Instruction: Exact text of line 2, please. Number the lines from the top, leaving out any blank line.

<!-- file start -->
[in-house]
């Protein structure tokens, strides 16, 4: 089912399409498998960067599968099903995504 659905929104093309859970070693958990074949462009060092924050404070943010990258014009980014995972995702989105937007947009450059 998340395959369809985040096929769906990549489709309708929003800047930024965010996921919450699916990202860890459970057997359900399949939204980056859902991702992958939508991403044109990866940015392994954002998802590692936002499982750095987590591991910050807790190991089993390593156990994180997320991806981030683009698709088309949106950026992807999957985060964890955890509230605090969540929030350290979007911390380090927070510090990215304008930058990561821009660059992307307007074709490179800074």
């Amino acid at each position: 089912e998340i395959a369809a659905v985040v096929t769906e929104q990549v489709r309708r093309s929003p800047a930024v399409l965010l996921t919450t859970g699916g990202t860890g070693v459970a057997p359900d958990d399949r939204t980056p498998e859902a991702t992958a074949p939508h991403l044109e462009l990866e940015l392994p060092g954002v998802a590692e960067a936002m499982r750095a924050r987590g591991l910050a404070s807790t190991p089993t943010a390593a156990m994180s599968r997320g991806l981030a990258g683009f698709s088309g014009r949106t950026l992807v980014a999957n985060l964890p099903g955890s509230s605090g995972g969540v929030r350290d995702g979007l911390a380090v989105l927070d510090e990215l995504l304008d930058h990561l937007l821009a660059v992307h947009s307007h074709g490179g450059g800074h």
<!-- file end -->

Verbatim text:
């Protein structure tokens, strides 16, 4: 089912399409498998960067599968099903995504 659905929104093309859970070693958990074949462009060092924050404070943010990258014009980014995972995702989105937007947009450059 998340395959369809985040096929769906990549489709309708929003800047930024965010996921919450699916990202860890459970057997359900399949939204980056859902991702992958939508991403044109990866940015392994954002998802590692936002499982750095987590591991910050807790190991089993390593156990994180997320991806981030683009698709088309949106950026992807999957985060964890955890509230605090969540929030350290979007911390380090927070510090990215304008930058990561821009660059992307307007074709490179800074």